All in good time : dynamics of the bovine estrous cycle investigated with a mathematical model

H.M.T. Boer

Research output: Thesisinternal PhD, WUAcademic

Abstract

Bovine fertility is subject of extensive research in animal sciences, especially since a decline in dairy cow fertility has been observed during the last decades. One factor is reduced expression of estrous behavior. Fertility is a complex process, regulated by interactions between brain and reproductive organs. The objective of this thesis was to improve insight in the regulation of dairy cow fertility by developing and using a mechanistic mathematical model of the bovine estrous cycle. The model that was developed describes the dynamics of the bovine estrous cycle on individual cow level. It simulates follicle and CL development and the periodic changes in hormone levels that control these processes by a set of linked differential equations. The model captures a number of key physiological processes of the bovine estrous cycle, and serves as a starting point for further simulation studies, model validation, and extended models. The model was used to find candidate mechanisms that regulate follicular development. A normal estrous cycle contains 2 or 3 waves of follicular development, but why some cycles consist of 3 and others of 2 waves is unknown. Results showed that variation of (combinations of) model parameters regulating follicle growth rate or time point of CL regression can change the model output from 3 to 2 waves of follicular growth in a cycle. Several factors may perturb the regular oscillatory behavior of a normal estrous cycle. Such perturbations are likely the effect of simultaneous changes in multiple parameters. It was investigated how multiple parameter perturbation changes the behavior of the estrous cycle model, so as to identify biological mechanisms that could play a role in the development of cystic ovaries, a common reason for reproductive failure in dairy cows. Simulation results indicated that CL functioning, luteolytic signals, and GnRH synthesis are likely involved in the development of cystic ovaries. Empirical data of individual cows was used to identify mechanisms that explain individual differences in cycle characteristics by fitting the model to the data. Finding specific parameter configurations for individual cows shows the capability of the model to simulate ‘real’ data. Certain combinations of estimated parameter values induced a clear qualitative shift in model behavior (e.g. a different number of follicular waves), suggesting possible routes how environmental or genetic influences could affect estrous cycle characteristics. Experimental data to verify simulation results are not always available, but hypotheses based on the model predictions could be investigated in future animal experimen

LanguageEnglish
QualificationDoctor of Philosophy
Awarding Institution
  • Wageningen University
Supervisors/Advisors
  • Veerkamp, Roel, Promotor
  • Kemp, Bas, Promotor
  • Woelders, Henri, Co-promotor
Award date10 Oct 2012
Place of PublicationS.l.
Publisher
Print ISBNs9789461733559
Publication statusPublished - 2012

Fingerprint

estrous cycle
mathematical models
cattle
ovarian cysts
dairy cows
follicular development
cows
mechanistic models
model validation
animal science
process control
behavior change
laboratory animals
gonads
hormones
brain
synthesis
prediction

Keywords

  • cattle
  • animal breeding
  • reproduction
  • oestrous cycle
  • mathematical models
  • fertility
  • genomics
  • systems biology

Cite this

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title = "All in good time : dynamics of the bovine estrous cycle investigated with a mathematical model",
abstract = "Bovine fertility is subject of extensive research in animal sciences, especially since a decline in dairy cow fertility has been observed during the last decades. One factor is reduced expression of estrous behavior. Fertility is a complex process, regulated by interactions between brain and reproductive organs. The objective of this thesis was to improve insight in the regulation of dairy cow fertility by developing and using a mechanistic mathematical model of the bovine estrous cycle. The model that was developed describes the dynamics of the bovine estrous cycle on individual cow level. It simulates follicle and CL development and the periodic changes in hormone levels that control these processes by a set of linked differential equations. The model captures a number of key physiological processes of the bovine estrous cycle, and serves as a starting point for further simulation studies, model validation, and extended models. The model was used to find candidate mechanisms that regulate follicular development. A normal estrous cycle contains 2 or 3 waves of follicular development, but why some cycles consist of 3 and others of 2 waves is unknown. Results showed that variation of (combinations of) model parameters regulating follicle growth rate or time point of CL regression can change the model output from 3 to 2 waves of follicular growth in a cycle. Several factors may perturb the regular oscillatory behavior of a normal estrous cycle. Such perturbations are likely the effect of simultaneous changes in multiple parameters. It was investigated how multiple parameter perturbation changes the behavior of the estrous cycle model, so as to identify biological mechanisms that could play a role in the development of cystic ovaries, a common reason for reproductive failure in dairy cows. Simulation results indicated that CL functioning, luteolytic signals, and GnRH synthesis are likely involved in the development of cystic ovaries. Empirical data of individual cows was used to identify mechanisms that explain individual differences in cycle characteristics by fitting the model to the data. Finding specific parameter configurations for individual cows shows the capability of the model to simulate ‘real’ data. Certain combinations of estimated parameter values induced a clear qualitative shift in model behavior (e.g. a different number of follicular waves), suggesting possible routes how environmental or genetic influences could affect estrous cycle characteristics. Experimental data to verify simulation results are not always available, but hypotheses based on the model predictions could be investigated in future animal experimen",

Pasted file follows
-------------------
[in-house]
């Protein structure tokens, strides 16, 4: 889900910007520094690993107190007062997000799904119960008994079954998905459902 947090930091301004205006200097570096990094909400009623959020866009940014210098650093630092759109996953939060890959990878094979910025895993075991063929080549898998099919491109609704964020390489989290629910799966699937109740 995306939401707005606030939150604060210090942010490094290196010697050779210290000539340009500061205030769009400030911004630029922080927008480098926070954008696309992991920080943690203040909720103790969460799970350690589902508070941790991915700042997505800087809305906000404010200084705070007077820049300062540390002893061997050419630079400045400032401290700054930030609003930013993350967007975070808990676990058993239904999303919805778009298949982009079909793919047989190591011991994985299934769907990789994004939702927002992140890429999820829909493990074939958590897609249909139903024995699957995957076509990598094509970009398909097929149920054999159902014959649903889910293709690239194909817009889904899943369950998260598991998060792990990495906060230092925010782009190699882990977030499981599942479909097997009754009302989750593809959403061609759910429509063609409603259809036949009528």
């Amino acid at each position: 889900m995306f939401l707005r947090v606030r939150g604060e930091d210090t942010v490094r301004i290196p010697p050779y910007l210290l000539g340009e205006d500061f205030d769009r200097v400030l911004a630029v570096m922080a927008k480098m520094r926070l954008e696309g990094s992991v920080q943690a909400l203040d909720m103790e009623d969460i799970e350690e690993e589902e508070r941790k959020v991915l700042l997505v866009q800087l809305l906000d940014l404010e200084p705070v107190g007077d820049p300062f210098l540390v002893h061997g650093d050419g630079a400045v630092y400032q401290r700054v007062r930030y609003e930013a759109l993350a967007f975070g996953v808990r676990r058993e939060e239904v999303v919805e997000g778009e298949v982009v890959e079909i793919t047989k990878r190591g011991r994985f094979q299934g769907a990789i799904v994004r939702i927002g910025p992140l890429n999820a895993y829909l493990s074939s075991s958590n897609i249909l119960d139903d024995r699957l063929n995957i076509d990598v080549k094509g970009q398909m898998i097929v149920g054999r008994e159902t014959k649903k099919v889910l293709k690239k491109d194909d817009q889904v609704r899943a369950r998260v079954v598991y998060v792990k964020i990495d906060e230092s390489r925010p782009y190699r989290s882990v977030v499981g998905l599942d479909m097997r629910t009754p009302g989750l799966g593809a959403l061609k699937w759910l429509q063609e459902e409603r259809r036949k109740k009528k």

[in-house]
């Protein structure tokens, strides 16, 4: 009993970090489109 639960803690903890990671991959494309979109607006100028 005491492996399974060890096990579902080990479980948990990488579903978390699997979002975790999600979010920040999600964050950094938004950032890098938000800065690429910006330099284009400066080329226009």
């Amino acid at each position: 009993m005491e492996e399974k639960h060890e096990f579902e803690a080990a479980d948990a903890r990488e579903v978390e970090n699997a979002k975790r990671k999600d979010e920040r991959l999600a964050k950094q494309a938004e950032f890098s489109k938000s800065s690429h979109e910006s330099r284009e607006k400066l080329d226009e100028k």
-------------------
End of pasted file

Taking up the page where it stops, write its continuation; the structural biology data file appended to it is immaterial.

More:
keywords = "rundvee, dierveredeling, voortplanting, geslachtscyclus, wiskundige modellen, vruchtbaarheid, genomica, systeembiologie, cattle, animal breeding, reproduction, oestrous cycle, mathematical models, fertility, genomics, systems biology",